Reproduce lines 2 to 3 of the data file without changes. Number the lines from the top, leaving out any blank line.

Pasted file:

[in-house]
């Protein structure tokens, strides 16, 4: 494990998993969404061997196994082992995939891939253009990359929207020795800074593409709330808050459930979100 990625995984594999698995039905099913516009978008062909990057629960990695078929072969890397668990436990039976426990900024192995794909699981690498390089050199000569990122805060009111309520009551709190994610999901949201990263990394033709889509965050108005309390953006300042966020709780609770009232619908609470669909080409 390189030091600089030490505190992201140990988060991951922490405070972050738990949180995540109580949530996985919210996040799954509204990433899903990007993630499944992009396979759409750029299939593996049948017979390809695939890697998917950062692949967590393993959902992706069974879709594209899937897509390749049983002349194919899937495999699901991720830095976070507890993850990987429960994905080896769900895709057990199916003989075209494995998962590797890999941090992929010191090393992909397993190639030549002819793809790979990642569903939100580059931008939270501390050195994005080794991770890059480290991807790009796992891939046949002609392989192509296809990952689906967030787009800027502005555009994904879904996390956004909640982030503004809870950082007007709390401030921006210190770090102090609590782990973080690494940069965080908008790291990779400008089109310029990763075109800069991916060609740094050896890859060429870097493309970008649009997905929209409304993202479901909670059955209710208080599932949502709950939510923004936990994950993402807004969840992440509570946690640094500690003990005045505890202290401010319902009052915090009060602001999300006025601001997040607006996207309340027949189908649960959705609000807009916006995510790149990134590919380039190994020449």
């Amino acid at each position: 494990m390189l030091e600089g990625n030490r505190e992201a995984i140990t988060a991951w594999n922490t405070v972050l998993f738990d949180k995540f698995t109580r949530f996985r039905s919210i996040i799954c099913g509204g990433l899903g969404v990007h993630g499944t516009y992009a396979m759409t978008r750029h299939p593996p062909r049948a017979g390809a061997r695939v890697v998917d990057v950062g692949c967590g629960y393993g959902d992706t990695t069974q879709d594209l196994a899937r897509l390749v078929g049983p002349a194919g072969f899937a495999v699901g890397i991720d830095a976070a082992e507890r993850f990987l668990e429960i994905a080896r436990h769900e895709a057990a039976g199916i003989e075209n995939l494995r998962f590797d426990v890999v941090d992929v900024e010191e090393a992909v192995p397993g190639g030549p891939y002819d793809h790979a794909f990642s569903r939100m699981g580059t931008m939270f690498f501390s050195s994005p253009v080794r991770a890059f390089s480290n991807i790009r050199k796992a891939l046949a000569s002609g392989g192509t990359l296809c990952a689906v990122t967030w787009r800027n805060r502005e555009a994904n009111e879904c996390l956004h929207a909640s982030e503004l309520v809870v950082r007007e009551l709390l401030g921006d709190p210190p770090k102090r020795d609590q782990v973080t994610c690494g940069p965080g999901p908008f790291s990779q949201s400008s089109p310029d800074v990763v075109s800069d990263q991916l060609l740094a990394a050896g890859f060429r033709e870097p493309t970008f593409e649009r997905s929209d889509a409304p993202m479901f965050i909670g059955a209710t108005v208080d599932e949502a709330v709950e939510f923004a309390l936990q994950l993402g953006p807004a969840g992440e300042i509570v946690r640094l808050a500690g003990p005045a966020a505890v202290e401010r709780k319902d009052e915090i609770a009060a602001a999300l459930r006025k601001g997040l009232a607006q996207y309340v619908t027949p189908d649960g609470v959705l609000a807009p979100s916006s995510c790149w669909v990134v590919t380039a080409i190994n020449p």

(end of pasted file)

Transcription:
């Protein structure tokens, strides 16, 4: 494990998993969404061997196994082992995939891939253009990359929207020795800074593409709330808050459930979100 990625995984594999698995039905099913516009978008062909990057629960990695078929072969890397668990436990039976426990900024192995794909699981690498390089050199000569990122805060009111309520009551709190994610999901949201990263990394033709889509965050108005309390953006300042966020709780609770009232619908609470669909080409 390189030091600089030490505190992201140990988060991951922490405070972050738990949180995540109580949530996985919210996040799954509204990433899903990007993630499944992009396979759409750029299939593996049948017979390809695939890697998917950062692949967590393993959902992706069974879709594209899937897509390749049983002349194919899937495999699901991720830095976070507890993850990987429960994905080896769900895709057990199916003989075209494995998962590797890999941090992929010191090393992909397993190639030549002819793809790979990642569903939100580059931008939270501390050195994005080794991770890059480290991807790009796992891939046949002609392989192509296809990952689906967030787009800027502005555009994904879904996390956004909640982030503004809870950082007007709390401030921006210190770090102090609590782990973080690494940069965080908008790291990779400008089109310029990763075109800069991916060609740094050896890859060429870097493309970008649009997905929209409304993202479901909670059955209710208080599932949502709950939510923004936990994950993402807004969840992440509570946690640094500690003990005045505890202290401010319902009052915090009060602001999300006025601001997040607006996207309340027949189908649960959705609000807009916006995510790149990134590919380039190994020449």
């Amino acid at each position: 494990m390189l030091e600089g990625n030490r505190e992201a995984i140990t988060a991951w594999n922490t405070v972050l998993f738990d949180k995540f698995t109580r949530f996985r039905s919210i996040i799954c099913g509204g990433l899903g969404v990007h993630g499944t516009y992009a396979m759409t978008r750029h299939p593996p062909r049948a017979g390809a061997r695939v890697v998917d990057v950062g692949c967590g629960y393993g959902d992706t990695t069974q879709d594209l196994a899937r897509l390749v078929g049983p002349a194919g072969f899937a495999v699901g890397i991720d830095a976070a082992e507890r993850f990987l668990e429960i994905a080896r436990h769900e895709a057990a039976g199916i003989e075209n995939l494995r998962f590797d426990v890999v941090d992929v900024e010191e090393a992909v192995p397993g190639g030549p891939y002819d793809h790979a794909f990642s569903r939100m699981g580059t931008m939270f690498f501390s050195s994005p253009v080794r991770a890059f390089s480290n991807i790009r050199k796992a891939l046949a000569s002609g392989g192509t990359l296809c990952a689906v990122t967030w787009r800027n805060r502005e555009a994904n009111e879904c996390l956004h929207a909640s982030e503004l309520v809870v950082r007007e009551l709390l401030g921006d709190p210190p770090k102090r020795d609590q782990v973080t994610c690494g940069p965080g999901p908008f790291s990779q949201s400008s089109p310029d800074v990763v075109s800069d990263q991916l060609l740094a990394a050896g890859f060429r033709e870097p493309t970008f593409e649009r997905s929209d889509a409304p993202m479901f965050i909670g059955a209710t108005v208080d599932e949502a709330v709950e939510f923004a309390l936990q994950l993402g953006p807004a969840g992440e300042i509570v946690r640094l808050a500690g003990p005045a966020a505890v202290e401010r709780k319902d009052e915090i609770a009060a602001a999300l459930r006025k601001g997040l009232a607006q996207y309340v619908t027949p189908d649960g609470v959705l609000a807009p979100s916006s995510c790149w669909v990134v590919t380039a080409i190994n020449p």